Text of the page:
The town of Manchester, one community assessed as part of the CRCOG project, developed plans to integrate green infrastructure approaches into the redevelopment of a vacant and blighted 250,000 square foot community shopping center known locally as the Parkade. In partnership with EPA’s Region 1, the town quantified economic and environmental benefits of incorporating green roofs, stormwater retention systems, street trees, constructed wetlands, and parks into a mixed-use, mixed-income housing development slated for the site.

    Quantitative BCA results are provided in the report, “From Grey to Green: Sustainable Practices for Redeveloping a Vacant Shopping Center (PDF)(30 pp, 24MB) . It showed, for example, that if 75% of the roofs at Parkade were vegetated, they would absorb over three million gallons of rainwater, reducing the load on existing stormwater runoff sewer systems. Installing solar panels on 14% of commercial buildings at the site would offset all of those buildings’ energy costs. Property values could be 20% higher when located along parks. [248] The results of these and similar analyses help inform decision-making to determine how best to improve residents' quality of life while sustainably protecting nearby waterways.

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  • Sustainable Energy Diminution Projects in Alaska: Energy Audits 

    Sources: EPA Region 10 and Indian Health Services, Office of Environment Health and Engineering [169]
    Suite of sustainability tools: benefit-cost analysis; environmental footprint analysis; collaborative problem-solving

    In Alaska, geography makes sustainability a necessity. Residents require significant energy for transportation and heating, particularly in regions that experience minus 50°F for weeks at a time. Heating oil is costly to purchase and transport, and additional energy is required for many day-to-day activities, including keeping pipes warm to prevent freezing and maintain drinking water supplies.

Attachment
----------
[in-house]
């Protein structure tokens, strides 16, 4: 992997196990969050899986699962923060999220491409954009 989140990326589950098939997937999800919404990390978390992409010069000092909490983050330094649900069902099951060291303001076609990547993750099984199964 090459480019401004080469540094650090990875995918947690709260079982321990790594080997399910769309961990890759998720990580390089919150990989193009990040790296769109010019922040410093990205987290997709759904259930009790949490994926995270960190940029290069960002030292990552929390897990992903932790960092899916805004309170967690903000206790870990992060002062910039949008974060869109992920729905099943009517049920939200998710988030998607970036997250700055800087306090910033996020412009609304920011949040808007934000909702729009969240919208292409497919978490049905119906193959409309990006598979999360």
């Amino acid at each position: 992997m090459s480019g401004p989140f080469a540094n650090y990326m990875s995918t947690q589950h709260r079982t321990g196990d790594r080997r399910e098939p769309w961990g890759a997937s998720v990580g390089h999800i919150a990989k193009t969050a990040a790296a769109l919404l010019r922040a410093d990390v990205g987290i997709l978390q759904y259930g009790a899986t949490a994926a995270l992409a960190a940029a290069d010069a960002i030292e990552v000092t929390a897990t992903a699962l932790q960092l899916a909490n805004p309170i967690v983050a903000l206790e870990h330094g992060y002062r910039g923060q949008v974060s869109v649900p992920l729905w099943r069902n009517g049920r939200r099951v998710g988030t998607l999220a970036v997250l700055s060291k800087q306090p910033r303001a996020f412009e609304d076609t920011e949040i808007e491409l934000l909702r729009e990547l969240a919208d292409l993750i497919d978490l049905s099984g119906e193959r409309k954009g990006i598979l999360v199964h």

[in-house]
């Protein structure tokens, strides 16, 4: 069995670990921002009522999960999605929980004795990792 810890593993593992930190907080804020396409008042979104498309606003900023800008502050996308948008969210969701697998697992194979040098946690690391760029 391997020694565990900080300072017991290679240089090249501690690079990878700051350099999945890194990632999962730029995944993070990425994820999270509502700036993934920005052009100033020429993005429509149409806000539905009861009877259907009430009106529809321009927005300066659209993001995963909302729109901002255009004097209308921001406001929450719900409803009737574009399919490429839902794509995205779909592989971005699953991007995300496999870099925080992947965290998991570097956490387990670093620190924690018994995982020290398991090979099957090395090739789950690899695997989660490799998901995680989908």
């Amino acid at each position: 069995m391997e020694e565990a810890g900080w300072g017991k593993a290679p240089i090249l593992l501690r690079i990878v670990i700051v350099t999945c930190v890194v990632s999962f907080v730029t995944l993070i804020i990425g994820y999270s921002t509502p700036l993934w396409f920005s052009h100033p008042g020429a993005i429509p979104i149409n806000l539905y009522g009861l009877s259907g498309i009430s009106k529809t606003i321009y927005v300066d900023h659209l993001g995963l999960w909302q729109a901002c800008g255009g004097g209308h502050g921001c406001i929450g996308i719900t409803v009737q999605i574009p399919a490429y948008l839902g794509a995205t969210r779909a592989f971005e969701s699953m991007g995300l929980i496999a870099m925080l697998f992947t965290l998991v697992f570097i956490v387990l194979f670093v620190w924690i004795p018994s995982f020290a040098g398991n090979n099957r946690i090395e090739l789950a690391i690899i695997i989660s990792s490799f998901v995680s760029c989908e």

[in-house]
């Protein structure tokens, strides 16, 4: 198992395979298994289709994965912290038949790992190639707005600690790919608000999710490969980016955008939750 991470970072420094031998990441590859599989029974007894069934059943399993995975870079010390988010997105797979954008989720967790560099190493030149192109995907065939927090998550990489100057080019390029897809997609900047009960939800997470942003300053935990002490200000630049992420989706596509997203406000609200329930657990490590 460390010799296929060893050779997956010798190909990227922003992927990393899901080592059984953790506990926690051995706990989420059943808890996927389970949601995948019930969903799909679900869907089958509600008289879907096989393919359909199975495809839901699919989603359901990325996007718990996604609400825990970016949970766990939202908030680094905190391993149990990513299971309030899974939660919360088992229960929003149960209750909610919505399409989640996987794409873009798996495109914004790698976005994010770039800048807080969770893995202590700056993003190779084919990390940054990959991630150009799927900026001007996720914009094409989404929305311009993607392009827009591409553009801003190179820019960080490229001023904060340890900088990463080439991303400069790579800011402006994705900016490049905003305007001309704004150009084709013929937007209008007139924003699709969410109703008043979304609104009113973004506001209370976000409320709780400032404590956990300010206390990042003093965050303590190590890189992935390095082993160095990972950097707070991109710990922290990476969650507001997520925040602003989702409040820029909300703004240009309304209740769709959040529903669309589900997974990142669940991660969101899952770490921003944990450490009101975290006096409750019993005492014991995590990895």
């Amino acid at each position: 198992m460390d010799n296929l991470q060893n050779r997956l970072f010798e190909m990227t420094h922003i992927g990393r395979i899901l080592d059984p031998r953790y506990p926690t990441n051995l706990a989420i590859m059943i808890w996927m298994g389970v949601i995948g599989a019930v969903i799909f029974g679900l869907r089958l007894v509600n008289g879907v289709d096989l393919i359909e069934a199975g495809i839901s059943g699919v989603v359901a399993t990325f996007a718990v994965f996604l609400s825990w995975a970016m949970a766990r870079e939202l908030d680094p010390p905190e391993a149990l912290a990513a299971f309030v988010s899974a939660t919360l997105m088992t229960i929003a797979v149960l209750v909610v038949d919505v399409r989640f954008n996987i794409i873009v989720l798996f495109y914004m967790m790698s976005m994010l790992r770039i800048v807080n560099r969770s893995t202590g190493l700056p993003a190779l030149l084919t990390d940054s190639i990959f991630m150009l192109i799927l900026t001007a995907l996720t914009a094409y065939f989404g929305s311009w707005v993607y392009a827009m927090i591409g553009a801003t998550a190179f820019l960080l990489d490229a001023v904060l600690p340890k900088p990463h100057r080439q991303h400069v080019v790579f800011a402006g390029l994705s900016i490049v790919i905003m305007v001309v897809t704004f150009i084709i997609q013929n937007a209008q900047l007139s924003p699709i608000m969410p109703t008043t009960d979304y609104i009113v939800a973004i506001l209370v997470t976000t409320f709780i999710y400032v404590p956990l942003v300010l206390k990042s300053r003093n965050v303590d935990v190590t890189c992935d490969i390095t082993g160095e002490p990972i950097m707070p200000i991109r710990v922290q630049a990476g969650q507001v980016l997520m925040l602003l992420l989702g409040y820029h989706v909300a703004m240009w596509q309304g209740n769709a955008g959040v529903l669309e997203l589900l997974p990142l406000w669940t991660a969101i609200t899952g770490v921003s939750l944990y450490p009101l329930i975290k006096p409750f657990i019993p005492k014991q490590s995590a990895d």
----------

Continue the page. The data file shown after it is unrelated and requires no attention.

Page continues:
These challenges have sparked significant efforts to reduce energy use. Energy reduction projects in Alaska and the region must be sustainable in that they must improve economic, social, and environmental systems, and also provide a long-term energy supply. Solutions must function in harsh, hard-to-reach places where people often rely upon meager resources. Furthermore, the energy infrastructure must be maintained and repaired using as much local material and manpower as possible.

    Multiple partnerships play a role in implementing effective and cost-efficient changes. The Alaska Native Tribal Health Consortium, Indian Health Service, Alaska Energy Office, and the EPA are partnering on several sustainability projects that will lead to state-wide energy use reductions. Current projects are focused in three areas:

    • Sanitation (e.g., water supply, sewage treatment, energy related to water operations)
    • Health care facilities (e.g., design and construction planning)
    • Community-level facilities (e.g., energy usage in home

    Alaskan sustainability projects encompass many details in multiple areas of expertise, but the majority of the projects involve energy audits to support benefit-cost and cost-effectiveness analyses. In sanitation, energy audits examine the efficiency of existing pumps and boilers, heat loss from water tanks, and heat recovery from power plants to identify options for upgrades. Energy audits are also integrated into construction planning, particularly for hospitals and health care facilities, with a focus on LEED (Leadership in Energy and Environmental Design) certification for new buildings. For existing buildings engineers are redesigning insulation systems, and homes use live-feed energy usage meters to provide residents with real time information on energy use and savings.

    Sustainable social and environmental systems hinge on adequate supplies of energy to maintain a healthy quality of life. The high costs of energy sources and limited financial resources provide an example of a situation where sustainability efforts are directly motivated by economics, and BCA and cost-effectiveness analysis can provide useful analytic platforms.